Shot Towers

By Anupum Pant

The way of making lead musket balls before 1782 involved a lengthy process. And if you had a huge army, then you were in for a massive task. To make each ball:

  • A chunk of lead was melted in a crucible
  • Poured into a mould
  • It was let to stand to solidify
  • The mould was broken
  • Final finishing of each ball was done
  • and each ball was checked for roundness by rolling it on an inclined plane

Then everything changed in the year 1782, when a plumber from Bristol William Watts, got this seemingly simple idea – Drop molten lead from a long tower and let the surface tension do the work.

He got this idea by observing raindrops, which formed perfect spheres while they were free-falling. Before telling anyone about it, he tried implementing his idea. He dropped molten lead into a bath of water from the tower of his local church. It worked perfectly.

He did a couple of other experiments at home and finally patented his idea by the end of the same year. It wasn’t long until shot towers started sprouting all over the world. William made a good fortune out of this.

A shot tower is a long hollow building, like a light house, which has the machinery to melt lead at the top point. The molten lead is dropped into the long hollow shaft through sieves, and the bottom part of the building has a bath of water to catch lead balls. The free falling lead turns into a sphere due to surface tension and solidifies in air due to flowing air. After shots are made, they are lifted from the water and checked for roundness by making them roll on an inclined plane. Defective ones are sent back to the top.

The tallest shot tower ever built was 263 meters long and was constructed in the year 1882. It still stands in the Melbourne suburb of Clifton Hill in Australia. There are several others around the world which are still standing. While many others have either been destroyed by men or nature.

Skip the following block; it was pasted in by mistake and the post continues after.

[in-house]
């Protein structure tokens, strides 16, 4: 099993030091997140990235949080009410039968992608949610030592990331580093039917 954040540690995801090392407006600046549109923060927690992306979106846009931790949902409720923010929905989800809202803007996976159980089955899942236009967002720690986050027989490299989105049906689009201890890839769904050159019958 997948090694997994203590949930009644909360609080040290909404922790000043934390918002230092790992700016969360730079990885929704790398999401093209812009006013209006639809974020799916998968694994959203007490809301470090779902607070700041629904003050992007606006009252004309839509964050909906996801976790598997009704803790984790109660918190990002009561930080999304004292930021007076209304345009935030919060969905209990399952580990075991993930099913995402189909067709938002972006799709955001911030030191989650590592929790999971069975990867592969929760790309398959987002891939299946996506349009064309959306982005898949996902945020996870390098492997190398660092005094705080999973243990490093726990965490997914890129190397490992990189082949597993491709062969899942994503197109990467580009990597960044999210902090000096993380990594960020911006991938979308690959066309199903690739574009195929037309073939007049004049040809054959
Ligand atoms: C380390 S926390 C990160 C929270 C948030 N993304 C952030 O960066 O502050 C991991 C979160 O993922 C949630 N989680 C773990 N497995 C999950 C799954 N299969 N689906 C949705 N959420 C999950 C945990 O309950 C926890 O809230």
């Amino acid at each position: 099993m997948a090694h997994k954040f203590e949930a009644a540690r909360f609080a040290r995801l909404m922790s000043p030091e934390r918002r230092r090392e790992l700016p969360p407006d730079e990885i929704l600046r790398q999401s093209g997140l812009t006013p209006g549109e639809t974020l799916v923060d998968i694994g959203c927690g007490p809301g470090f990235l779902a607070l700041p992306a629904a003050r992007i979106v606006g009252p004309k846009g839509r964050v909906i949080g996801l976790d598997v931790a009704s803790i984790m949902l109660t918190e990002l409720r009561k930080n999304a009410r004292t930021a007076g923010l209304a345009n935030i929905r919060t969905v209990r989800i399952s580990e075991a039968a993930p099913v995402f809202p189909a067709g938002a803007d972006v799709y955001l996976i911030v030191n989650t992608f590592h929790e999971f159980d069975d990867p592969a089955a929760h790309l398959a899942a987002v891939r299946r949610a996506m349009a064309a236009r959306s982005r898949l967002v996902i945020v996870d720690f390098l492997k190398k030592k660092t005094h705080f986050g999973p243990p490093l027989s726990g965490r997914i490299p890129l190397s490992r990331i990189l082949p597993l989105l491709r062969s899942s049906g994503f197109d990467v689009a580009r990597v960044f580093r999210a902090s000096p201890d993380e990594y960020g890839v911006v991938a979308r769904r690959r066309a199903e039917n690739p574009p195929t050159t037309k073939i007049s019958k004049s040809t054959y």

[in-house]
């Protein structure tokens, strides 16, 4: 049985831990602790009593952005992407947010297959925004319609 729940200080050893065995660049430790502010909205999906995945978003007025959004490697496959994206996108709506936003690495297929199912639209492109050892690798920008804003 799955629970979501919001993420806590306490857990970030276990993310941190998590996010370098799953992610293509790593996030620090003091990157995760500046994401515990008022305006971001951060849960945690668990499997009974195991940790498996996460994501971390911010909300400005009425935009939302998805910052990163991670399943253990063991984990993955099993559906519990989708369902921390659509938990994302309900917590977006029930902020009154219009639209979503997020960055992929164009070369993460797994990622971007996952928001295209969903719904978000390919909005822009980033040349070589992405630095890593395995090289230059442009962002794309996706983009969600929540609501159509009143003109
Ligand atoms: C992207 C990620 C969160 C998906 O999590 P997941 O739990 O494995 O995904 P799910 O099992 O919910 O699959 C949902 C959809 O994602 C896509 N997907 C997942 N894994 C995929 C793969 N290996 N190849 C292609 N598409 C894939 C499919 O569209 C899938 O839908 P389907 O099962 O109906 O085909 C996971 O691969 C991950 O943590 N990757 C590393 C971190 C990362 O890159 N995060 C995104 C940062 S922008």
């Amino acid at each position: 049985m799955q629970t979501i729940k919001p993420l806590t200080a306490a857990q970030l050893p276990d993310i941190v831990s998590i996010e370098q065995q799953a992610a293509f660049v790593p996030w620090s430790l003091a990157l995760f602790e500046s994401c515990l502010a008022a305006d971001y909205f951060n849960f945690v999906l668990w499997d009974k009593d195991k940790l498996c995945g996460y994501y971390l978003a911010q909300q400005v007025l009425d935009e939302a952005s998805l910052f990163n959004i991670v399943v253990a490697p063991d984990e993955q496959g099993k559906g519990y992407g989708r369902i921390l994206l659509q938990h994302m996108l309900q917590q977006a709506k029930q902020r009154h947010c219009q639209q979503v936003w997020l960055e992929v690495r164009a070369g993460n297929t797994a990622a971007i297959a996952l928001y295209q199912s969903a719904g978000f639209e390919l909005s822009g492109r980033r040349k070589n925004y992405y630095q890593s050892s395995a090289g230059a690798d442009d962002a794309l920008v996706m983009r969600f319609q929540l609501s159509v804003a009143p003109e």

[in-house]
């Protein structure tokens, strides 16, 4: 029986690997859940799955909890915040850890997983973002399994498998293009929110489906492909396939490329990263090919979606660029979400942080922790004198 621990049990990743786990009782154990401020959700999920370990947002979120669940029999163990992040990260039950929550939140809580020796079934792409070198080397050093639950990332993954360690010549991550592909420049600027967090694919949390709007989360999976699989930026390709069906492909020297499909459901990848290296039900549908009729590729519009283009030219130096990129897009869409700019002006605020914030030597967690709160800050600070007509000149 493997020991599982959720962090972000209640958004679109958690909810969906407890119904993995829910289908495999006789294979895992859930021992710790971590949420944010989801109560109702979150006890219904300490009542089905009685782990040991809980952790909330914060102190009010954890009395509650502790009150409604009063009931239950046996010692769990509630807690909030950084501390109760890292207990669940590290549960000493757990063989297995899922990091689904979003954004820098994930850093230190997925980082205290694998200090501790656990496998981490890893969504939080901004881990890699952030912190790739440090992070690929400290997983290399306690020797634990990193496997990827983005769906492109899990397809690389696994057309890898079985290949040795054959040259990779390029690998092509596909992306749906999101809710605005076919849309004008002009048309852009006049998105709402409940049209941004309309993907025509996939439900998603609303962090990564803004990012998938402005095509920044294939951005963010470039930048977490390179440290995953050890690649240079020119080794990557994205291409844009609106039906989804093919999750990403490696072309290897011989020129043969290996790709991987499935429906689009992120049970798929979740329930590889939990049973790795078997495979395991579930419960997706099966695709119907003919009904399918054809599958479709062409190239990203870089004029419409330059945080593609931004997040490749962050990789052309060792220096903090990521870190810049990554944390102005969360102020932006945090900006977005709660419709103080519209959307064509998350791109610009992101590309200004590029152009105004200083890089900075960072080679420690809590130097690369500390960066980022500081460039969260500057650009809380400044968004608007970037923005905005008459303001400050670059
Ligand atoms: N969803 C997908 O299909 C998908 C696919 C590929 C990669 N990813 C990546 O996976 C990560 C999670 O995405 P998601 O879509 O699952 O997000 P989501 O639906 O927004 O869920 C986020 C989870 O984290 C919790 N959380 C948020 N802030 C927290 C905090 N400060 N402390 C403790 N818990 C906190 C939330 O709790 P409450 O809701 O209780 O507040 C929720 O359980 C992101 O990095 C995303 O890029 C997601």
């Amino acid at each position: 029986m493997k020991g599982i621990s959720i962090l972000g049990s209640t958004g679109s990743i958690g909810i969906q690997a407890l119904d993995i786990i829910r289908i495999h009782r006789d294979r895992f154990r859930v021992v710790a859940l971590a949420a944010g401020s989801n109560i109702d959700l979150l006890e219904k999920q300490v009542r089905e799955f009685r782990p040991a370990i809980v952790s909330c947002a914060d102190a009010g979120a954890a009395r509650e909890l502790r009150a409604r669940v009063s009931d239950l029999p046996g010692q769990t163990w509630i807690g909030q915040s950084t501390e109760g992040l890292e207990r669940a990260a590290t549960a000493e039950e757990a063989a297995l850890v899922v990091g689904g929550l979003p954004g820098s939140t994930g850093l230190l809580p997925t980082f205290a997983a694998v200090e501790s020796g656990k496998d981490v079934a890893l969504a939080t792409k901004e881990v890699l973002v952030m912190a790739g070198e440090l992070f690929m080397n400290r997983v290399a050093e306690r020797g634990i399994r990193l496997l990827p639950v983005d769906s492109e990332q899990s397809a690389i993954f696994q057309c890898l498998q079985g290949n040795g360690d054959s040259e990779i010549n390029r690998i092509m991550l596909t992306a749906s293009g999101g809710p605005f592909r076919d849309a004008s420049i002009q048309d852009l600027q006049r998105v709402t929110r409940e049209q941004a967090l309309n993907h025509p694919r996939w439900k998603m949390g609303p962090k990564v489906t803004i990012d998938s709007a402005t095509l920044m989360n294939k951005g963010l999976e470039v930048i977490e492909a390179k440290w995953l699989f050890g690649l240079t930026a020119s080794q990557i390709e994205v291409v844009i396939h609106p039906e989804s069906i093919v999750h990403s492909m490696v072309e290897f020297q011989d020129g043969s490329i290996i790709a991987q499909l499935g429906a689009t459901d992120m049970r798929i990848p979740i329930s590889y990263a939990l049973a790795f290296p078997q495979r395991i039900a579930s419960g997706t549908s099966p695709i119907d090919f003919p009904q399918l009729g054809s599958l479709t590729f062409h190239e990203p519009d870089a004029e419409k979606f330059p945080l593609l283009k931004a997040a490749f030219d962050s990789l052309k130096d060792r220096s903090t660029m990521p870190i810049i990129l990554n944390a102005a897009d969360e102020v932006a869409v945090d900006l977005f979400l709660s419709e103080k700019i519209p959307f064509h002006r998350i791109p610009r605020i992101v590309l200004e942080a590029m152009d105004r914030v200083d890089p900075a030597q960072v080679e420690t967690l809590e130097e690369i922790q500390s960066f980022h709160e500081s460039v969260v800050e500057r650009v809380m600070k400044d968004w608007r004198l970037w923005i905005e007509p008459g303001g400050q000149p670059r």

via [PSSA]

Turning Lead to Gold

By Anupum Pant

Hunt for a process to convert a brick of lead into gold was probably the most elusive quest during the olden times when alchemy was around. However, alchemists, who were mostly dismissed as pseudoscientific quacks, actually did some good ground work to make their dream of turning lead to gold into a reality.

And then came the 20th century, when transmutation of one element to another became fairly common. In fact nuclear reactors started working on the same principle. So, besides breaking of uranium atoms and combining of hydrogen atoms to form helium, did it actually become possible to transmute lead into gold using the same process?

Sure it did. Today it is totally possible to make lead (Atomic number 82) release 3 protons to turn into gold (Atomic number 79). Not just in theory, people have actually done it successfully in laboratories. For one, Glenn Seaborg is said to have done it in the year 1951.

To do this, you’d need a particle accelerator. And if you plan to use it as a get rich quick scheme, then you are in for a bad news. Transmuting lead to gold in a laboratory consumes massive amounts of energy, even if you have to do it in extremely minute volumes. So much that the price of doing it exceeds the price of gold by a very big amount. Also, only a very minute volume of gold comes out this way.

To make a single ounce of gold this, it would cost you one quadrillion dollars. You could just buy the same amount for $1300 instead.